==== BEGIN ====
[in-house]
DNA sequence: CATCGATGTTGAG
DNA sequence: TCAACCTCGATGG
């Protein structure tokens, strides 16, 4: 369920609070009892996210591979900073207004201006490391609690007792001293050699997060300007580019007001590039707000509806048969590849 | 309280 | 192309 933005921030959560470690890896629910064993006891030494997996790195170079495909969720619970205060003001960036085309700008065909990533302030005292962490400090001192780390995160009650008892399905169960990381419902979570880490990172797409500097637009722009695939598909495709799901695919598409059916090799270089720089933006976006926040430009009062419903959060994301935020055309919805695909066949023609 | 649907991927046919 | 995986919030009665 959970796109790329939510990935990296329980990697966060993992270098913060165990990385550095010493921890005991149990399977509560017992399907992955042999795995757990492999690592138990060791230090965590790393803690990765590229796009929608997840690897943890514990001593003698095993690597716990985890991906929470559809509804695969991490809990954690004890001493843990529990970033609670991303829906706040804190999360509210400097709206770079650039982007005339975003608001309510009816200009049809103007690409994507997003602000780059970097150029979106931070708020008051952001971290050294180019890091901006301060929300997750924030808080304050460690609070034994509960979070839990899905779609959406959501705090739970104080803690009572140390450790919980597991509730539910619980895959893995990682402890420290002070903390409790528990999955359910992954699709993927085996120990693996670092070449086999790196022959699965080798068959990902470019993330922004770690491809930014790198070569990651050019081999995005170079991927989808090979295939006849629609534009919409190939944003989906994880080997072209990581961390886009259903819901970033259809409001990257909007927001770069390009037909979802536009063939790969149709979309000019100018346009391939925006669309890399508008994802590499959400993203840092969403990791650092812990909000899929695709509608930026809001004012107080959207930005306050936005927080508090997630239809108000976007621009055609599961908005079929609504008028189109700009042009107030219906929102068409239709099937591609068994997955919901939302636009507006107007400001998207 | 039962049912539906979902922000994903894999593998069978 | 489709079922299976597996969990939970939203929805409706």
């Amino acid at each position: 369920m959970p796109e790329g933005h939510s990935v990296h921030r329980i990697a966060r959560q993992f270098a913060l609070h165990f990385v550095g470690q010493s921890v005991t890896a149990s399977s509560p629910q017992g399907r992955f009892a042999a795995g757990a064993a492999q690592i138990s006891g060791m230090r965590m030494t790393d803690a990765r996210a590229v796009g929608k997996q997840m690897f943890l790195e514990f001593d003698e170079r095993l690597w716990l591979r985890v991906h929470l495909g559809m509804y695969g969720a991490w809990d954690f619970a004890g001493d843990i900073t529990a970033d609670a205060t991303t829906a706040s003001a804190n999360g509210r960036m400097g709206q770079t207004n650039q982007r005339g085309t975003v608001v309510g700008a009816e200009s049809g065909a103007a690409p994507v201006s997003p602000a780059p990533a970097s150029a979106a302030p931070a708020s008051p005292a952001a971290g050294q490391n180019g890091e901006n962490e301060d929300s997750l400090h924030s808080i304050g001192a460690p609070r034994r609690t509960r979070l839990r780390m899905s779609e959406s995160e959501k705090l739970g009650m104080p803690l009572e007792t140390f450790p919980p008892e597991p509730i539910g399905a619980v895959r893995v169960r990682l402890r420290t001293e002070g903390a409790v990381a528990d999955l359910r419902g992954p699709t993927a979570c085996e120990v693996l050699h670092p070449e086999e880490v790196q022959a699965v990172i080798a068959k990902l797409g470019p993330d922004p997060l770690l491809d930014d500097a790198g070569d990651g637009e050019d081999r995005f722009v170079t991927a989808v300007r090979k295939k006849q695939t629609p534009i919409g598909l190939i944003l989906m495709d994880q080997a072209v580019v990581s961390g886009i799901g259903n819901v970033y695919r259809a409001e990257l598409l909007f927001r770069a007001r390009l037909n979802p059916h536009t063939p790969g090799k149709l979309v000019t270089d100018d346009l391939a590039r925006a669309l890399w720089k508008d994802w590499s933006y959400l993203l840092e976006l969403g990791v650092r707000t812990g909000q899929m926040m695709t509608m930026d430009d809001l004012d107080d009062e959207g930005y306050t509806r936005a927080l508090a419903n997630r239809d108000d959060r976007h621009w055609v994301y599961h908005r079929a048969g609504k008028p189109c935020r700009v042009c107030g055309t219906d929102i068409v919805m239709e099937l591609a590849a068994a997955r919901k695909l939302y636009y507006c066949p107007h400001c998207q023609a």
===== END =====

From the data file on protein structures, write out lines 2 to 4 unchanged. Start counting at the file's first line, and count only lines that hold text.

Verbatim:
DNA sequence: CATCGATGTTGAG
DNA sequence: TCAACCTCGATGG
């Protein structure tokens, strides 16, 4: 369920609070009892996210591979900073207004201006490391609690007792001293050699997060300007580019007001590039707000509806048969590849 | 309280 | 192309 933005921030959560470690890896629910064993006891030494997996790195170079495909969720619970205060003001960036085309700008065909990533302030005292962490400090001192780390995160009650008892399905169960990381419902979570880490990172797409500097637009722009695939598909495709799901695919598409059916090799270089720089933006976006926040430009009062419903959060994301935020055309919805695909066949023609 | 649907991927046919 | 995986919030009665 959970796109790329939510990935990296329980990697966060993992270098913060165990990385550095010493921890005991149990399977509560017992399907992955042999795995757990492999690592138990060791230090965590790393803690990765590229796009929608997840690897943890514990001593003698095993690597716990985890991906929470559809509804695969991490809990954690004890001493843990529990970033609670991303829906706040804190999360509210400097709206770079650039982007005339975003608001309510009816200009049809103007690409994507997003602000780059970097150029979106931070708020008051952001971290050294180019890091901006301060929300997750924030808080304050460690609070034994509960979070839990899905779609959406959501705090739970104080803690009572140390450790919980597991509730539910619980895959893995990682402890420290002070903390409790528990999955359910992954699709993927085996120990693996670092070449086999790196022959699965080798068959990902470019993330922004770690491809930014790198070569990651050019081999995005170079991927989808090979295939006849629609534009919409190939944003989906994880080997072209990581961390886009259903819901970033259809409001990257909007927001770069390009037909979802536009063939790969149709979309000019100018346009391939925006669309890399508008994802590499959400993203840092969403990791650092812990909000899929695709509608930026809001004012107080959207930005306050936005927080508090997630239809108000976007621009055609599961908005079929609504008028189109700009042009107030219906929102068409239709099937591609068994997955919901939302636009507006107007400001998207 | 039962049912539906979902922000994903894999593998069978 | 489709079922299976597996969990939970939203929805409706």